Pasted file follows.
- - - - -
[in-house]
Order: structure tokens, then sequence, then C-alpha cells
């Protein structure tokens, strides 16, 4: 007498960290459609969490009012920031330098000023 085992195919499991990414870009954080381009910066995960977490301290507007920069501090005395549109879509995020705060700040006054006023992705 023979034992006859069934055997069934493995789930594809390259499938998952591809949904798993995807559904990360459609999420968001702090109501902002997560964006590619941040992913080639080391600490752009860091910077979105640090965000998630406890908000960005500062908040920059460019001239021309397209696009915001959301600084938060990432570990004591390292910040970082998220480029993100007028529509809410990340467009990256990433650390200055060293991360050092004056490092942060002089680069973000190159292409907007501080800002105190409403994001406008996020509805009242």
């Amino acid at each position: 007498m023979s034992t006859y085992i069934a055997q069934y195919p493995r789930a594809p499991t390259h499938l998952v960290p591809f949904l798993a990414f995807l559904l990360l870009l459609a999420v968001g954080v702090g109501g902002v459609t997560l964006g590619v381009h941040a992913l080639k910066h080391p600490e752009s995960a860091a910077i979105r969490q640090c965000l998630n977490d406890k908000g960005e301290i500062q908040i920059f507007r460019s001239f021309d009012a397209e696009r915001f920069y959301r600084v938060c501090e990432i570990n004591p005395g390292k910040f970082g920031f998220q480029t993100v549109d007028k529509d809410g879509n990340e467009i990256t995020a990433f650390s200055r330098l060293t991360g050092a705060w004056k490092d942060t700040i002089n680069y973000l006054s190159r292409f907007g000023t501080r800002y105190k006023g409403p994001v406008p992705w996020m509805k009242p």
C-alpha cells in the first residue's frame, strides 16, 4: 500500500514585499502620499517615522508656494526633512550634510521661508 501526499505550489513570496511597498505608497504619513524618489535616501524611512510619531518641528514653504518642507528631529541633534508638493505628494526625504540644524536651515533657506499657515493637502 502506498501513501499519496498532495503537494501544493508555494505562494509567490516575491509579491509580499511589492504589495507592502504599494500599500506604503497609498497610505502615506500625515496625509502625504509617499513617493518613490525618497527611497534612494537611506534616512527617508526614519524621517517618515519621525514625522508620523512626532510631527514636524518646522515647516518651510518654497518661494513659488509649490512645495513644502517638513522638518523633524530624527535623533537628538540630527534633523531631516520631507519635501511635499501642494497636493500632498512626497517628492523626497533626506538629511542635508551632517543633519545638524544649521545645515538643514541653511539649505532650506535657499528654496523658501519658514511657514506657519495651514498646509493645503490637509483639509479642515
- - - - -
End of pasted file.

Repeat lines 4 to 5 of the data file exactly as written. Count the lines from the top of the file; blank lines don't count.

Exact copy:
């Amino acid at each position: 007498m023979s034992t006859y085992i069934a055997q069934y195919p493995r789930a594809p499991t390259h499938l998952v960290p591809f949904l798993a990414f995807l559904l990360l870009l459609a999420v968001g954080v702090g109501g902002v459609t997560l964006g590619v381009h941040a992913l080639k910066h080391p600490e752009s995960a860091a910077i979105r969490q640090c965000l998630n977490d406890k908000g960005e301290i500062q908040i920059f507007r460019s001239f021309d009012a397209e696009r915001f920069y959301r600084v938060c501090e990432i570990n004591p005395g390292k910040f970082g920031f998220q480029t993100v549109d007028k529509d809410g879509n990340e467009i990256t995020a990433f650390s200055r330098l060293t991360g050092a705060w004056k490092d942060t700040i002089n680069y973000l006054s190159r292409f907007g000023t501080r800002y105190k006023g409403p994001v406008p992705w996020m509805k009242p």
C-alpha cells in the first residue's frame, strides 16, 4: 500500500514585499502620499517615522508656494526633512550634510521661508 501526499505550489513570496511597498505608497504619513524618489535616501524611512510619531518641528514653504518642507528631529541633534508638493505628494526625504540644524536651515533657506499657515493637502 502506498501513501499519496498532495503537494501544493508555494505562494509567490516575491509579491509580499511589492504589495507592502504599494500599500506604503497609498497610505502615506500625515496625509502625504509617499513617493518613490525618497527611497534612494537611506534616512527617508526614519524621517517618515519621525514625522508620523512626532510631527514636524518646522515647516518651510518654497518661494513659488509649490512645495513644502517638513522638518523633524530624527535623533537628538540630527534633523531631516520631507519635501511635499501642494497636493500632498512626497517628492523626497533626506538629511542635508551632517543633519545638524544649521545645515538643514541653511539649505532650506535657499528654496523658501519658514511657514506657519495651514498646509493645503490637509483639509479642515